I did finally find a writer whose work spoke quite directly to my views, and illuminated a way through the thicket (or, rather, a way of not getting out of the thicket, and not pretending the thicket did not exist): Thomas Huxley. His debate with Henry Wace over “agnosticism” stirred my soul (which, like a small-c conservative or small-l liberal, is a small-s soul). It seemed to me exactly right: that the question whether gods exist and are acting is not one I can answer with the tools before me.
But atheists and agnostics are fond of arguing about definitions, so to be clearer: my view is that whether it is a philosophical or empirical problem, the existence of gods cannot be meaningfully solved, at least on the evidence before us. Ergo, I am an agnostic. But I am also inclined to believe that the weight of evidence is against the gods existing, and so I am an atheist. As to knowledge, agnostic; as to belief, atheist.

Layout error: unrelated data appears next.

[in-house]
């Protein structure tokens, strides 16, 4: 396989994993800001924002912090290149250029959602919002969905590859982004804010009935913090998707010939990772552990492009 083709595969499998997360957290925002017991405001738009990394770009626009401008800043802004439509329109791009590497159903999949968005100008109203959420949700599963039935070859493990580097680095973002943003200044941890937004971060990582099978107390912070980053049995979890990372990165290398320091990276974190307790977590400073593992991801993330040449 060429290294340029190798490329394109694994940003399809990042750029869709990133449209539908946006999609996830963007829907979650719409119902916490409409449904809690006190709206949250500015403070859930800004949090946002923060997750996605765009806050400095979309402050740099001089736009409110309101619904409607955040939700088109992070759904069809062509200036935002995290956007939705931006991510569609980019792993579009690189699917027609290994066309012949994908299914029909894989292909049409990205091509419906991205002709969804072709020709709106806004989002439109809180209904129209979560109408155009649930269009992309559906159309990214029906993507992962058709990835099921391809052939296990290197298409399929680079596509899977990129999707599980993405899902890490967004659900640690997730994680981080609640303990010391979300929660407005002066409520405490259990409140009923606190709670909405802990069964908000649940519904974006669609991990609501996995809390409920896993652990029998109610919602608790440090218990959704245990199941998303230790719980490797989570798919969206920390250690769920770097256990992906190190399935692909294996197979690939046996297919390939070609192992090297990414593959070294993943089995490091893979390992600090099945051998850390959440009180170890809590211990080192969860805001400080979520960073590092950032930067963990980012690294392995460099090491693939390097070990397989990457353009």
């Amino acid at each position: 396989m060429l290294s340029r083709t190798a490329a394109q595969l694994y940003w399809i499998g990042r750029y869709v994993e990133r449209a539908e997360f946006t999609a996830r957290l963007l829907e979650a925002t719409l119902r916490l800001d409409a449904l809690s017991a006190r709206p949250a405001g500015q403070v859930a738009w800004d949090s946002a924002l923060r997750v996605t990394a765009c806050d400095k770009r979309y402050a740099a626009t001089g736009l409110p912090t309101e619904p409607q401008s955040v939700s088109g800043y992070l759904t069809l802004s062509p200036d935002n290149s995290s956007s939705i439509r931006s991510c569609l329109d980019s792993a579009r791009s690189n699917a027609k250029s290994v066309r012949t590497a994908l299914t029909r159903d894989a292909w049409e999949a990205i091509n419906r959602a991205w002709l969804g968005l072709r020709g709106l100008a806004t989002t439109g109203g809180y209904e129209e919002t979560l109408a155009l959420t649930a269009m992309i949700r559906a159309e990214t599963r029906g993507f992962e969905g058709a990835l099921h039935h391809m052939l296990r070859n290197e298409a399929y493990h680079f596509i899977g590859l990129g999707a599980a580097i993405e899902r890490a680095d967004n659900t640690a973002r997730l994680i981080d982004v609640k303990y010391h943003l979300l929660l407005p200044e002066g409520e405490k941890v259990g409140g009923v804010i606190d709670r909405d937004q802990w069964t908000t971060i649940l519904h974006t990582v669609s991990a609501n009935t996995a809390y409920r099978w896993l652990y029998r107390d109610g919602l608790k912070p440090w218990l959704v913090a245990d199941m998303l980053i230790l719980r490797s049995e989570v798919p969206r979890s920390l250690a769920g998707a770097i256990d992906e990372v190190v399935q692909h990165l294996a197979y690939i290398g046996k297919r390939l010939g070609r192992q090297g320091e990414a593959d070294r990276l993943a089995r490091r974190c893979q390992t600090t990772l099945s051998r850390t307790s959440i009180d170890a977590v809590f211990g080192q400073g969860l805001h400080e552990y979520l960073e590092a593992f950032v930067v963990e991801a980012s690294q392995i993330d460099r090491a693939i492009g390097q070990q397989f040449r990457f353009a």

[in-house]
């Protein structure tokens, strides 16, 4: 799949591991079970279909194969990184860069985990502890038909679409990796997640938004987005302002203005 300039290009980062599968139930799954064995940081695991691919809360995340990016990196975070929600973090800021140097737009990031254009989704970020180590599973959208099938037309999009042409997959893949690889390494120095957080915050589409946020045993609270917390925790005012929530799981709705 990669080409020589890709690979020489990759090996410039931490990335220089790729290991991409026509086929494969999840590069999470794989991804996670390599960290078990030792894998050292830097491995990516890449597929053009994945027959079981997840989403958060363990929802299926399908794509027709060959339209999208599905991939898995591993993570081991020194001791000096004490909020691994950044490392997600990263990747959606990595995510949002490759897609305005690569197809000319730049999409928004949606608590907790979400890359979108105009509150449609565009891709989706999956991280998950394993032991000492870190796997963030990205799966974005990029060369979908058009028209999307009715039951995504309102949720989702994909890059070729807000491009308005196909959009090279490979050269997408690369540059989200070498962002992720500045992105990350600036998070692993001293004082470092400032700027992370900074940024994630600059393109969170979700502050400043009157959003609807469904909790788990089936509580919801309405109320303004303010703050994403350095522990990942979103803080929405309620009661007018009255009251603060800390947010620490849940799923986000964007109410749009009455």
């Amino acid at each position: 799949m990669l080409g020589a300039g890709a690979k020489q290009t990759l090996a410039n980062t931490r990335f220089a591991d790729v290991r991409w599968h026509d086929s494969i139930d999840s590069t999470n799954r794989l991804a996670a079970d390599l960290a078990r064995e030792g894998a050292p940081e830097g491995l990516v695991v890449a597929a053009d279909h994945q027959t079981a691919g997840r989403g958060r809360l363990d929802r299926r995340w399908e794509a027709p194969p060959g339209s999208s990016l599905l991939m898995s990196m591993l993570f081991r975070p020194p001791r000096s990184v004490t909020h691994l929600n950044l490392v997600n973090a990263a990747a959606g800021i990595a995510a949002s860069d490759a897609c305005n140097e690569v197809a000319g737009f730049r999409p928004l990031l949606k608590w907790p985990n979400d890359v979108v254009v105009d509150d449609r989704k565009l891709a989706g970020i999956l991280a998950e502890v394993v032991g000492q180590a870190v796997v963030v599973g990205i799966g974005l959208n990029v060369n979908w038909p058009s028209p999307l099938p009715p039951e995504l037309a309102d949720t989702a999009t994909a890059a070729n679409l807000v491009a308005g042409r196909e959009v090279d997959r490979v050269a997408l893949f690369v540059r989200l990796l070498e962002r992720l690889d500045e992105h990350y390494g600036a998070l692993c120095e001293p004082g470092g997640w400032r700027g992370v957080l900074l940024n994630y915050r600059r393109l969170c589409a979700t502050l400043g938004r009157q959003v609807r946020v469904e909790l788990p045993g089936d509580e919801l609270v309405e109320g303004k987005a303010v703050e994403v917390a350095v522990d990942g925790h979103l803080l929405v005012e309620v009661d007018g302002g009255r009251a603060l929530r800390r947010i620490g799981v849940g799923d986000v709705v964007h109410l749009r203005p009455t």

Why am I an atheist? It has nothing to do with evolution, which I view as fully consistent with the actions of gods. My thinking – which is a weight-of-evidence line of thought, not some sort of rigorous logical structure – is that the Phineas Gage problem is not easy to confront. We can’t scrutinize the “proper object” of theology itself, if that object is said to be inscrutable, ineffable and mysterious. But we can view the proximate end of the spirit realm, which is the individual “soul.” If humans are animated by souls, then such things as feelings and ideas are not incarnate but are the action of the soul through the medium of the body. But run an iron rod through Phineas Gage, and his “soul” is transformed. Build plaques upon my mother’s brain for a couple of decades, and a delightful, literate and clever woman is reduced to an almost vegetative condition. And the books of V.S. Ramachandran and Oliver Sacks provide more and more examples.